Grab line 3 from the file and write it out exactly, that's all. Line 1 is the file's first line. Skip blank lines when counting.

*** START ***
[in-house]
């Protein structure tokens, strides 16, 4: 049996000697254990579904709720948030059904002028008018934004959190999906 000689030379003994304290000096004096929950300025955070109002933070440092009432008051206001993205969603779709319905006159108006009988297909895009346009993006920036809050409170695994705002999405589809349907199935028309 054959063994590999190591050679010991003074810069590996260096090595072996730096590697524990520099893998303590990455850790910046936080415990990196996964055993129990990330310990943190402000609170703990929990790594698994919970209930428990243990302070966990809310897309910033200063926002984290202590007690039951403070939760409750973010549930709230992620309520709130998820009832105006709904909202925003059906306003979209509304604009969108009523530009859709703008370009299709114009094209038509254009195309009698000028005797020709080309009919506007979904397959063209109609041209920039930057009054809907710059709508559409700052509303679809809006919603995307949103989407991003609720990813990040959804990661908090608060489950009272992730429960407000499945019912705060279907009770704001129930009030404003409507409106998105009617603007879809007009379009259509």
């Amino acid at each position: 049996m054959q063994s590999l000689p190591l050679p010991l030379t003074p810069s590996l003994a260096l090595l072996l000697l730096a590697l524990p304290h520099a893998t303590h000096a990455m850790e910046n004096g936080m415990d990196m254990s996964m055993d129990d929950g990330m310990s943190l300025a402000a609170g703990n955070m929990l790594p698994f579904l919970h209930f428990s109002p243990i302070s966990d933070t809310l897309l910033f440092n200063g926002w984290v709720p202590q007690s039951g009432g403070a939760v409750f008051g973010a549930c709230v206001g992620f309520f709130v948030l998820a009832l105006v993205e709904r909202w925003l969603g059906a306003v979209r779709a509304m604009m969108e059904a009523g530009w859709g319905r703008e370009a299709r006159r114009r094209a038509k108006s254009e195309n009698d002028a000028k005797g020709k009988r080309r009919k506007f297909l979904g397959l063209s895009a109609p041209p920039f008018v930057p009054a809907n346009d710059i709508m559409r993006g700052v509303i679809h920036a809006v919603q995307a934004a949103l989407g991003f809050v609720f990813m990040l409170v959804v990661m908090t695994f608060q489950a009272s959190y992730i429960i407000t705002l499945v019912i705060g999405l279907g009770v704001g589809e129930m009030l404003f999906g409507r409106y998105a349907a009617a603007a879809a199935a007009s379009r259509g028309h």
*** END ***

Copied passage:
């Amino acid at each position: 049996m054959q063994s590999l000689p190591l050679p010991l030379t003074p810069s590996l003994a260096l090595l072996l000697l730096a590697l524990p304290h520099a893998t303590h000096a990455m850790e910046n004096g936080m415990d990196m254990s996964m055993d129990d929950g990330m310990s943190l300025a402000a609170g703990n955070m929990l790594p698994f579904l919970h209930f428990s109002p243990i302070s966990d933070t809310l897309l910033f440092n200063g926002w984290v709720p202590q007690s039951g009432g403070a939760v409750f008051g973010a549930c709230v206001g992620f309520f709130v948030l998820a009832l105006v993205e709904r909202w925003l969603g059906a306003v979209r779709a509304m604009m969108e059904a009523g530009w859709g319905r703008e370009a299709r006159r114009r094209a038509k108006s254009e195309n009698d002028a000028k005797g020709k009988r080309r009919k506007f297909l979904g397959l063209s895009a109609p041209p920039f008018v930057p009054a809907n346009d710059i709508m559409r993006g700052v509303i679809h920036a809006v919603q995307a934004a949103l989407g991003f809050v609720f990813m990040l409170v959804v990661m908090t695994f608060q489950a009272s959190y992730i429960i407000t705002l499945v019912i705060g999405l279907g009770v704001g589809e129930m009030l404003f999906g409507r409106y998105a349907a009617a603007a879809a199935a007009s379009r259509g028309h």